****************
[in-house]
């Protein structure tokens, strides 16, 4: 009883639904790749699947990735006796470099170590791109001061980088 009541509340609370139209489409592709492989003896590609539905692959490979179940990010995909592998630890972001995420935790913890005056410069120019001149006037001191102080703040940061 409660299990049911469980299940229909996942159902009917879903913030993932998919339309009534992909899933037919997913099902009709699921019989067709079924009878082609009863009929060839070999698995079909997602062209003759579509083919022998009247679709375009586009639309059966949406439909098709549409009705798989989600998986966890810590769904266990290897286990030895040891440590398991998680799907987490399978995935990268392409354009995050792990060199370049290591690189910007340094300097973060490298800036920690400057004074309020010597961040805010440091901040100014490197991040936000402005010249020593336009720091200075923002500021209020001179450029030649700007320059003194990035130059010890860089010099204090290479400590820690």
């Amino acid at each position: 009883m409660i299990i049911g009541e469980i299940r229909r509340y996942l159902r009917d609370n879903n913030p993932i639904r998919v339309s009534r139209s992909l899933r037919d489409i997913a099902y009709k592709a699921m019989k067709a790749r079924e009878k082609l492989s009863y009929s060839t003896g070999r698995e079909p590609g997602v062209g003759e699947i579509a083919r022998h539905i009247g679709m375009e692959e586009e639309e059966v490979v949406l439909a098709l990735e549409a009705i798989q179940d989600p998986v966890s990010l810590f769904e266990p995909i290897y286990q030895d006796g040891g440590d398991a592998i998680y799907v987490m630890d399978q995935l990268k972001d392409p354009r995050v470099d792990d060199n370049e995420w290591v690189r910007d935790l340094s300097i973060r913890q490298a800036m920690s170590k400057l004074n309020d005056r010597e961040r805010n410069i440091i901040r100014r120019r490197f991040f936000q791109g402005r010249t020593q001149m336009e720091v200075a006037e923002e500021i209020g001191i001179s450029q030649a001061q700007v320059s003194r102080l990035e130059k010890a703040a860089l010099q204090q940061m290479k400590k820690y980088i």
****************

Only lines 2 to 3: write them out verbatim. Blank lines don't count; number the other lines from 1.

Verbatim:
């Protein structure tokens, strides 16, 4: 009883639904790749699947990735006796470099170590791109001061980088 009541509340609370139209489409592709492989003896590609539905692959490979179940990010995909592998630890972001995420935790913890005056410069120019001149006037001191102080703040940061 409660299990049911469980299940229909996942159902009917879903913030993932998919339309009534992909899933037919997913099902009709699921019989067709079924009878082609009863009929060839070999698995079909997602062209003759579509083919022998009247679709375009586009639309059966949406439909098709549409009705798989989600998986966890810590769904266990290897286990030895040891440590398991998680799907987490399978995935990268392409354009995050792990060199370049290591690189910007340094300097973060490298800036920690400057004074309020010597961040805010440091901040100014490197991040936000402005010249020593336009720091200075923002500021209020001179450029030649700007320059003194990035130059010890860089010099204090290479400590820690």
């Amino acid at each position: 009883m409660i299990i049911g009541e469980i299940r229909r509340y996942l159902r009917d609370n879903n913030p993932i639904r998919v339309s009534r139209s992909l899933r037919d489409i997913a099902y009709k592709a699921m019989k067709a790749r079924e009878k082609l492989s009863y009929s060839t003896g070999r698995e079909p590609g997602v062209g003759e699947i579509a083919r022998h539905i009247g679709m375009e692959e586009e639309e059966v490979v949406l439909a098709l990735e549409a009705i798989q179940d989600p998986v966890s990010l810590f769904e266990p995909i290897y286990q030895d006796g040891g440590d398991a592998i998680y799907v987490m630890d399978q995935l990268k972001d392409p354009r995050v470099d792990d060199n370049e995420w290591v690189r910007d935790l340094s300097i973060r913890q490298a800036m920690s170590k400057l004074n309020d005056r010597e961040r805010n410069i440091i901040r100014r120019r490197f991040f936000q791109g402005r010249t020593q001149m336009e720091v200075a006037e923002e500021i209020g001191i001179s450029q030649a001061q700007v320059s003194r102080l990035e130059k010890a703040a860089l010099q204090q940061m290479k400590k820690y980088i």